My first encounter with burnout was about 5 years ago when I received a call from a young woman asking if she could bring her partner in for therapy. I found out later that, had his partner not brought him in, Alex (name changed for anonymity) wouldn’t have managed to drag himself out of the house and to the clinic. As he sat with me, Alex recalled starting his career straight out of university, a time when he felt excited, hopeful and keen to move quickly up the career ladder. He worked 10-12 hours a day, intent on proving himself to his superiors at work. The more he achieved, the more demands were placed on him until he found himself so stressed and overwhelmed that he began declining invitations to meet friends, too irritable to spend time with his partner and family, and having difficulty sleeping for more than 4 or 5 hours per night. The job he once enjoyed became a chore. He didn’t care anymore about his clients or the work the company were doing and found no purpose in his efforts or his work. The turning point came when a colleague found Alex slumped over his laptop in tears and forced him to speak to Human Resources to ask for support. He was signed off work for 2 months and began the painful process of recovery.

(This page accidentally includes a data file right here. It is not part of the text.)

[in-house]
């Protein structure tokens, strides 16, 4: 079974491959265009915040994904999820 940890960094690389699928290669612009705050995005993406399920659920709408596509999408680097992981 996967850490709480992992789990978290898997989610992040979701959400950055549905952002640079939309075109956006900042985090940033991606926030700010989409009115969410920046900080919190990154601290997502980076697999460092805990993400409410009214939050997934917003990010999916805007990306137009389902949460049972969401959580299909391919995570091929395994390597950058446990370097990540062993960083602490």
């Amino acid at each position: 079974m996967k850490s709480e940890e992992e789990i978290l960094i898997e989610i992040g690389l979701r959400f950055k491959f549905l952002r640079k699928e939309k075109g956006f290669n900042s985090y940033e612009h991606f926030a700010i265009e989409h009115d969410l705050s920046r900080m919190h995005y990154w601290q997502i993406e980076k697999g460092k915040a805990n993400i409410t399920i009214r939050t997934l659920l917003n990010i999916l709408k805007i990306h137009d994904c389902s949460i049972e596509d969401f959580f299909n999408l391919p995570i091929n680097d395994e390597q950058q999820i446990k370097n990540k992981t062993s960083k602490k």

Burnout is a state of mental, physical and emotional exhaustion whereby you feel so overwhelmed by the constant demands placed on you that you become increasingly resentful, cynical and hopeless. Whether at work, home, school or university, we’re often faced with increasing demands and pressures which leave to us feeling distressed, low, anxious and overwhelmed. This is your typical stress reaction. Stress, however, is different to burnout in that whilst with stress there’s an end in sight, burnout is much more sinister, creeping up on you until you’re left feeling depleted, disengaged and helpless. Since I’m aware that the distinction between stress and burnout is quite blurry, I’ll go through the physical, mental and emotional signs that you may experience if suffering from burnout:
Emotional/Behavioural signs of burnout
- Feel trapped, defeated and helpless
- Feel disengaged or detached from the company you work for